A perfect storm in the housing market has left Hunter Stewart scrambling to find a place to live in Janesville.

The dark clouds started forming with the 2008 financial crisis, when plunging housing prices removed any incentive to build new housing. Those incentives have been slow to reemerge, despite prices now topping 2007 levels. Meanwhile, local not-in-by-backyard protests have frustrated some efforts to replenish Janesville’s depleted inventories. As a result, homelessness looms for people such as Stewart, who had been living in one-bedroom rental for $600 a month.

As Gazette reporter Neil Johnson reported last Sunday, Stewart became homeless after his landlord kicked him out before selling Stewart’s home to somebody else. Stewart couldn’t find a new place and ended up living in a tent in the backyard of a Janesville residence until he had to leave that spot, too. Now, he’s couch surfing. One of the most troubling aspects of the story is that Stewart is employed, working 40 hours a week with two part-time jobs, yet he seems as susceptible to homelessness as someone unemployed.

Make no mistake, homelessness in Janesville and many other cities is, in reality, an affordable housing crisis. No doubt many other issues, such as mental health and addiction problems, contribute to homelessness, but the only logical explanation to the sudden surge in homelessness both locally and nationwide is the precipitous decline in affordable housing.

Many statistics bear out the dilemma facing Rock County. A new Wisconsin Realtors Association study shows Rock County has the lowest rate for housing growth in the state, with an average of 1.7 families for every new housing unit created here.

It doesn’t help that some modest efforts over the past few years to grow the housing inventory have run into fervent NIMBY objections.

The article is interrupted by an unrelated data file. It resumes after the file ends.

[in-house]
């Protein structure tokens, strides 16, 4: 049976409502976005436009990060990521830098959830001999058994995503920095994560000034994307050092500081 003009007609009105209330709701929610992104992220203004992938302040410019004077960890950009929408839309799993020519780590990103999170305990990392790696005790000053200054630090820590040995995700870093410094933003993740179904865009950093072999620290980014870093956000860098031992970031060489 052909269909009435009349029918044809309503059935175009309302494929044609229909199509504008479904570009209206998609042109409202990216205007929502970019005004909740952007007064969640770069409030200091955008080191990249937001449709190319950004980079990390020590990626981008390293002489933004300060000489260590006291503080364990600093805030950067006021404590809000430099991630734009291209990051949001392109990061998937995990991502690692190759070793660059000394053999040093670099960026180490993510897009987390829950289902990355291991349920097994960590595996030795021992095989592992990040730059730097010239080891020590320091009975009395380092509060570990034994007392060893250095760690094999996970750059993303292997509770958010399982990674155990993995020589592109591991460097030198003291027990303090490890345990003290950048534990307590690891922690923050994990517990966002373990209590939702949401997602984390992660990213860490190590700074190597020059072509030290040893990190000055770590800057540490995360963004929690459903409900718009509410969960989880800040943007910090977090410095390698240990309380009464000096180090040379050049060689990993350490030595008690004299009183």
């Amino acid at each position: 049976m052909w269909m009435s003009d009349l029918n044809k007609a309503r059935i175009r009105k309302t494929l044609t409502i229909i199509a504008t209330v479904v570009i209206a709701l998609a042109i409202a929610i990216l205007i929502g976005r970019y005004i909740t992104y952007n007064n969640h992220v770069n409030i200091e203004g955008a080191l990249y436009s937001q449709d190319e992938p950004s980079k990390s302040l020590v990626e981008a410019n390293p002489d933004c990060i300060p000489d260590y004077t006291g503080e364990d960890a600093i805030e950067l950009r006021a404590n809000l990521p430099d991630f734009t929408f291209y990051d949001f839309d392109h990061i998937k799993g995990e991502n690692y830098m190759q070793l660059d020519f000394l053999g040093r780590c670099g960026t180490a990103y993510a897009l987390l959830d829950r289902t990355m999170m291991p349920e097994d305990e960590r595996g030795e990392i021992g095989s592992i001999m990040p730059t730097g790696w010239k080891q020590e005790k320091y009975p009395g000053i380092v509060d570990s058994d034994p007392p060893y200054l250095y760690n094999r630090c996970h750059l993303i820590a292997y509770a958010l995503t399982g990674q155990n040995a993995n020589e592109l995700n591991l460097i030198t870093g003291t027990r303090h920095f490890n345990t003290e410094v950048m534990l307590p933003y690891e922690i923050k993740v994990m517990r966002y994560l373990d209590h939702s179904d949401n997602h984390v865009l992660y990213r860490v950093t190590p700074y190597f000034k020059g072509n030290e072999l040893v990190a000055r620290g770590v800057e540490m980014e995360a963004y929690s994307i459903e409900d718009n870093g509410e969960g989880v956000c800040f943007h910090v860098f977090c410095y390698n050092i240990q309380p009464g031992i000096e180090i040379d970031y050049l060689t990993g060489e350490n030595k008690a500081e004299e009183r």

Most recently, the city encountered resistance with its proposal to build three small, 600-square-foot homes on the south side to serve as transitional housing for people at risk of becoming homeless. This project seems like an ideal setup for people such as Stewart.

Predictably, a petition to stop the project circulated among neighbors, who say they favor the concept but just don’t want it near them.

Amid so much anti-new housing sentiment, Janesville needs a YIMBY (yes in my backyard) movement. The city needs administrators, a plan commission and a city council willing to green light projects that raise no objections except from the NIMBY crowds. Solid plans advanced by reputable developers should not be derailed.

Janesville should be much farther along with new multifamily developments, despite notable progress made in recent months on three projects. A 92-unit “affordable housing” apartment complex planned for the downtown won’t be finished until 2021, while two other projects could add as many as 300 units over the next couple years.

These projects are desperately needed but come too late for Stewart and others in similar predicaments. Residents who so passionately object to developments near their neighborhoods but claim to support such developments “in theory” have made Janesville’s homeless crisis worse than it should be. People are suffering because it has taken too long for new housing to get built.